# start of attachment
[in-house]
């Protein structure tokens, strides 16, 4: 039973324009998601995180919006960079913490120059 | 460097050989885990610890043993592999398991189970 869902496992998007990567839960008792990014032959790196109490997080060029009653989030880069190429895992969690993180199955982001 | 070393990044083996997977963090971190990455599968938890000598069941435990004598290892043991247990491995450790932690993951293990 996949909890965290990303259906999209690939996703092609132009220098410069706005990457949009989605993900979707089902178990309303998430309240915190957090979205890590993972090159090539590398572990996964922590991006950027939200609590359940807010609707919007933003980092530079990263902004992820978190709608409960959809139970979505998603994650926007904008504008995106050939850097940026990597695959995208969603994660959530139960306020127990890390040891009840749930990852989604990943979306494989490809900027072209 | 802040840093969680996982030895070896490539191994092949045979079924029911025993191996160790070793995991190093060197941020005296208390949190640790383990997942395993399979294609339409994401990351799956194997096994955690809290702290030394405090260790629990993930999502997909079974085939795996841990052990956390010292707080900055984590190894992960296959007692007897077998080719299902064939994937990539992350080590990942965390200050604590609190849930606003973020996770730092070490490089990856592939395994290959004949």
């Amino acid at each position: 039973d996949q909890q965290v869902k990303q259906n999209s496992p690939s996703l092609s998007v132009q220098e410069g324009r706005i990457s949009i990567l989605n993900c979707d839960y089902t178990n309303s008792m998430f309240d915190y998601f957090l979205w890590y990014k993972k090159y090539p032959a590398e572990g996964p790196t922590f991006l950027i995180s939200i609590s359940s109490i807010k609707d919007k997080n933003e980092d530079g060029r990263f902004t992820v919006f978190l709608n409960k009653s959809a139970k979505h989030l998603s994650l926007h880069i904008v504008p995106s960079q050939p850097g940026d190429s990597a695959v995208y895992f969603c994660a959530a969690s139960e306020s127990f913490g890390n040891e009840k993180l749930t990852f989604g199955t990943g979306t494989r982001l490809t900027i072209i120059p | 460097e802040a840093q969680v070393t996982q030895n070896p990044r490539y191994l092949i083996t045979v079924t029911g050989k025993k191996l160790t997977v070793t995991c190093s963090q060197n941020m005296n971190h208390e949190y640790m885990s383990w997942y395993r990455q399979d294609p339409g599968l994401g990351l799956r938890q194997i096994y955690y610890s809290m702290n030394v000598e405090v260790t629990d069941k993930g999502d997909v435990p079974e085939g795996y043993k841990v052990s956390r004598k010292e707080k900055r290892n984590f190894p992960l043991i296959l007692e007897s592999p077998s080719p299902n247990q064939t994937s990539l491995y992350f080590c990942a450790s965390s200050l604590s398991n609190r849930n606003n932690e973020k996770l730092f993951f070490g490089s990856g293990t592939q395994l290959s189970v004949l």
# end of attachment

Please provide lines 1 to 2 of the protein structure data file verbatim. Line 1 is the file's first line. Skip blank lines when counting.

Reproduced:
[in-house]
């Protein structure tokens, strides 16, 4: 039973324009998601995180919006960079913490120059 | 460097050989885990610890043993592999398991189970 869902496992998007990567839960008792990014032959790196109490997080060029009653989030880069190429895992969690993180199955982001 | 070393990044083996997977963090971190990455599968938890000598069941435990004598290892043991247990491995450790932690993951293990 996949909890965290990303259906999209690939996703092609132009220098410069706005990457949009989605993900979707089902178990309303998430309240915190957090979205890590993972090159090539590398572990996964922590991006950027939200609590359940807010609707919007933003980092530079990263902004992820978190709608409960959809139970979505998603994650926007904008504008995106050939850097940026990597695959995208969603994660959530139960306020127990890390040891009840749930990852989604990943979306494989490809900027072209 | 802040840093969680996982030895070896490539191994092949045979079924029911025993191996160790070793995991190093060197941020005296208390949190640790383990997942395993399979294609339409994401990351799956194997096994955690809290702290030394405090260790629990993930999502997909079974085939795996841990052990956390010292707080900055984590190894992960296959007692007897077998080719299902064939994937990539992350080590990942965390200050604590609190849930606003973020996770730092070490490089990856592939395994290959004949």